Attributes and custom properties

  1. Properties
  2. Attributes
  3. Properties and attribytes synchronization
    1. id
    2. href
    3. value
    4. class/className
    5. The fun with old IEs
    6. Attributes as DOM nodes
  4. Summary

A DOM node may have attributes and properties. Sometimes people mess them up, because they are related, but they are really two different things.

Properties

DOM node is an object. So it can store custom properties and methods just like any JavaScript object.

The following example works by assigning an object to myData property of document.body:

document.body.myData = { 
  name: 'John'
}
alert(document.body.myData.name) // John

document.body.sayHi = function() { 
  alert(this.nodeName)
}
 
document.body.sayHi()  // BODY

Custom properties and methods are visible only in JavaScript and don’t affect HTML.

Also, custom properties show up in for..in mixed with native properties:

document.body.custom = 5

var list = []
for(var key in document.body) {
  list.push(key)
}

alert(list.join('\n'))

Custom DOM properties:

  • May have any value.Property names case-sensitive
  • Don’t affect HTML

Attributes

DOM nodes provide access to HTML attributes using the following standard methods:

  • elem.hasAttribute(name) - checks if the attribute exists
  • elem.getAttribute(name) - gets an attribute value
  • elem.setAttribute(name, value) - sets an attribute
  • elem.removeAttribute(name) - removes an attribute

The attributes are broken in IE<8 and in IE8 compatible rendering mode:

  • Only getAttribute and setAttribute methods exist.
  • They actually modify DOM properties, not attributes.
  • Attributes and properties in IE<8 are merged. Sometimes that leads to weird results, but the ways to manage attributes which we discuss here work fine with that.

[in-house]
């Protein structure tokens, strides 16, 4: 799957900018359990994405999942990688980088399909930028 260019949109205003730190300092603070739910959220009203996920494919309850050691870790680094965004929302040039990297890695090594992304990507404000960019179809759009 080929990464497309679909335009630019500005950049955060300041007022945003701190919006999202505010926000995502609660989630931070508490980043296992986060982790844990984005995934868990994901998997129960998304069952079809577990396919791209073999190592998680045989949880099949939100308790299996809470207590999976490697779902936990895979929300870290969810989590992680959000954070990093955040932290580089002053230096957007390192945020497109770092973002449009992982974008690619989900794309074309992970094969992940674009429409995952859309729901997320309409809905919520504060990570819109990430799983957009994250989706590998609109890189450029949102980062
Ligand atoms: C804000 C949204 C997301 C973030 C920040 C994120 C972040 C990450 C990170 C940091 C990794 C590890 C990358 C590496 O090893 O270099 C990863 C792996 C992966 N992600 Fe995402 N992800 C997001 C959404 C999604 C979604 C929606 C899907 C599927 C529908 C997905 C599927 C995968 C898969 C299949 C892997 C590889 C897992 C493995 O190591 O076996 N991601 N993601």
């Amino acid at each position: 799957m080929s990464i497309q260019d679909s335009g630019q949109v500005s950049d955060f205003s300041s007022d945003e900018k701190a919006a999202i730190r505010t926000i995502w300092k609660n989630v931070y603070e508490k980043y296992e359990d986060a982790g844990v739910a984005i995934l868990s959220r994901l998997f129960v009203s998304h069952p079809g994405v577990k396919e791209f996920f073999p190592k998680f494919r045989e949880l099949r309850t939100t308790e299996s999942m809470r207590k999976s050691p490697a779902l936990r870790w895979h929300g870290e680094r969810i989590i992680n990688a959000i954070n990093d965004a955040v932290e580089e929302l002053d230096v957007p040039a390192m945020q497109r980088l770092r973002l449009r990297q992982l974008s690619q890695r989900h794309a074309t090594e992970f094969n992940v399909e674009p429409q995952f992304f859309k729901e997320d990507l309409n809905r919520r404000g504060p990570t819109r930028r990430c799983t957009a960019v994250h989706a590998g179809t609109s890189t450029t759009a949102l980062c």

In contrast with properties, attributes:

  • May be only strings.
  • Names not case-sensitive, because HTML attributes are not case-sensitive
  • They show up in innerHTML (unless it’s older IE)
  • You can list all attributes using an array-like attributes property of the element.

For example, let’s see the following HTML:

<body>
  <div about="Elephant" class="smiling"></div>
</body>

The example below sets attributes.

<body>
  <div about="Elephant" class="smiling"></div>

  <script>
    var div = document.body.children[0]
    alert( div.getAttribute('ABOUT') ) // (1)
    
    div.setAttribute('Test', 123)   // (2)
    alert( document.body.innerHTML )   // (3)
  </script>
</body>

When you run the code above, note the following:

  1. An getAttribute('ABOUT') uses the name in upper case, but that doesn’t matter.
  2. You can try assign a string or other primitive value, which will become a string. Object should be autoconverted, but IE has problems here, so stick to primitives.
  3. The innerHTML contains the new "test" attribute.

Properties and attribytes synchronization

Every type of DOM nodes has standard properties.

For example, see the 'A' tag: Interface HTMLAnchorElement.

It has "href" and "accessKey" and other specific attributes. Besides, it inherits "id" and other attributes from HTMLElement.

Standard DOM properties are synchronized with attributes.

id

For example, the browser synchronizes "id" attribute with id property: